When I wrote last month about the impending storm coming from the Coronavirus, I don’t think I realized the full impact it would have on me personally.
I’ve never suffered from triskaidekaphobia, but that may change. In the month ending on March 13, I did four speaking engagements, which necessitated crossing the continent three times, with a total of 18 airplane rides.
What is significant about March 13? I arrived home from speaking in California at midnight of March 12. The next morning, I was in my office and felt slightly unwell. I looked online at the symptoms of COVID-19, and realized that they were consistent with how I was feeling. I called Public Health, and based on my symptoms and travel schedule, they sent me for testing right away. The next evening I got the call telling me that results were positive and that I was Nova Scotia’s first confirmed case (which is not how I wanted to enter the history books!).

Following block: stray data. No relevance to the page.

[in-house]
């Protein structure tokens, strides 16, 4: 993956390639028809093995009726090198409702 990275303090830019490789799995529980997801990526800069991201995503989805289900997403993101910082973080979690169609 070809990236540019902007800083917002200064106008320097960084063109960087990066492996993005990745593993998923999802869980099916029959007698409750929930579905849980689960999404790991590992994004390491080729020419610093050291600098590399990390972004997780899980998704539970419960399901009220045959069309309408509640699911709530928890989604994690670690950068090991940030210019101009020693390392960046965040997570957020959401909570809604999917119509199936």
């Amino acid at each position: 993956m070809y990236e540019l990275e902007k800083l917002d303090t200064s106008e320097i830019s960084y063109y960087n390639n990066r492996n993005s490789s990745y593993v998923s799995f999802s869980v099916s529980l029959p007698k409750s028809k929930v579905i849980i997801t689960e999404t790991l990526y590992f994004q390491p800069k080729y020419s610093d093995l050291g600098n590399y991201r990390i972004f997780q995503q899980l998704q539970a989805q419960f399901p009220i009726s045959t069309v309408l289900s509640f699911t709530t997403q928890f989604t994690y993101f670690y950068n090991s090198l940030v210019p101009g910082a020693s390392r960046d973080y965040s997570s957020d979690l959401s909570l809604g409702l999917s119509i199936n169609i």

Last week, after quarantining myself and with symptoms gone, I was retested. This test showed no coronavirus, so I also became my province’s first “recovered” patient.
For me, the symptoms were exceedingly mild, and not enough to even want to make me stay home from work. I’m so grateful that, after checking with the people I encountered before I had my first test, I do not seem to have infected a single person. I was particularly worried because I had sat with my octogenarian father at a basketball game, and had contact with several other seniors as well. Fortunately, all of them are well.
With a vaccine still some distance off, and infection rates climbing in the US and Canada despite the efforts of the authorities, the carnage from this disease is far from over. I’m thankful that my own COVID experience was unremarkable, but I do fear for humanity on this one.
I wish for your continued health and safety.